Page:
<p>When you call the {@link getUriForFile()} method,
you must include the file provider's authority (in this example,
<code>"com.example.myapp.fileprovider"</code>), which is specified in the
<a href="{@docRoot}guide/topics/manifest/provider-element.html"><code>&lt;provider&gt;</code></a>
element of your app manifest.
For more information about sharing files with content URIs, see
<a href="{@docRoot}training/secure-file-sharing/index.html">Sharing
<h2 id="testing_apps">Test your App for Compatibility with Managed Profiles</h2>
<p>You should test your app in a managed-profile environment to
catch problems that would cause your app to fail on a device with
managed profiles. In particular, testing on a managed-profile device is a good
way to make sure that your app handles intents properly: not firing intents that
can't be handled, not attaching URIs that don't work cross-profile, and so
<p>We have provided a sample app, <a
which you can use to set up a managed profile on an Android device that runs
Android 5.0 (API level 21) and higher. This app offers you a simple way to test
your app in a managed-profile environment. You can also use this app to
configure the managed profile as follows:</p>
<li>Specify which default apps are available on the managed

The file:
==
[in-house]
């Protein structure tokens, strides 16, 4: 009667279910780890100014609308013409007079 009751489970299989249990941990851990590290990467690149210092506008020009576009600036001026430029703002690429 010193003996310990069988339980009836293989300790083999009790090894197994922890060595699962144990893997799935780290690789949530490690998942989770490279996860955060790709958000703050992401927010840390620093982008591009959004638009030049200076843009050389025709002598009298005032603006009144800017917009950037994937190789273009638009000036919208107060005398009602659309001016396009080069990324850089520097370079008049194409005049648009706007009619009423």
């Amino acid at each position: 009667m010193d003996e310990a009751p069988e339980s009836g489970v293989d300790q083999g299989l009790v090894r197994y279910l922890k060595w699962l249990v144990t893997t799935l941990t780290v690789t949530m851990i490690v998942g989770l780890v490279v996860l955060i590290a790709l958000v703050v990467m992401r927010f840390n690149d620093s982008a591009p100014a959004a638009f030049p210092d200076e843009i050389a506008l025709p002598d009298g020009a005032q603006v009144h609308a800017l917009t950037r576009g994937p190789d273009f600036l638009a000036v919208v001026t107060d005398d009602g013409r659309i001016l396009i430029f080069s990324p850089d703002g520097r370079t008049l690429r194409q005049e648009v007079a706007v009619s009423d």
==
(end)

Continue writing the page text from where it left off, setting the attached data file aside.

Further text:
<li>Configure which intents are allowed to cross from one profile to
the other</li>
<p>If you manually install an app over a USB cable to a device which has a
managed profile, the app is installed on both the managed and the unmanaged
profile. Once you have installed the app, you can test the app under the
following conditions:</p>
<li>If an intent would ordinarily be handled by a default app (for example,
the camera app), try disabling that default app on the managed profile, and
verify that the app handles this appropriately.</li>
<li>If you fire an intent expecting it to be handled by some other app, try
enabling and disabling that intent's permission to cross from one profile to
another. Verify that the app behaves properly under both circumstances. If the
intent is not allowed to cross between profiles, verify the app's behavior both
when there is a suitable handler on the app's profile, and when there is not.
For example, if your app fires a map-related intent, try each of the following
<li>The device allows map intents to cross from one profile to the other, and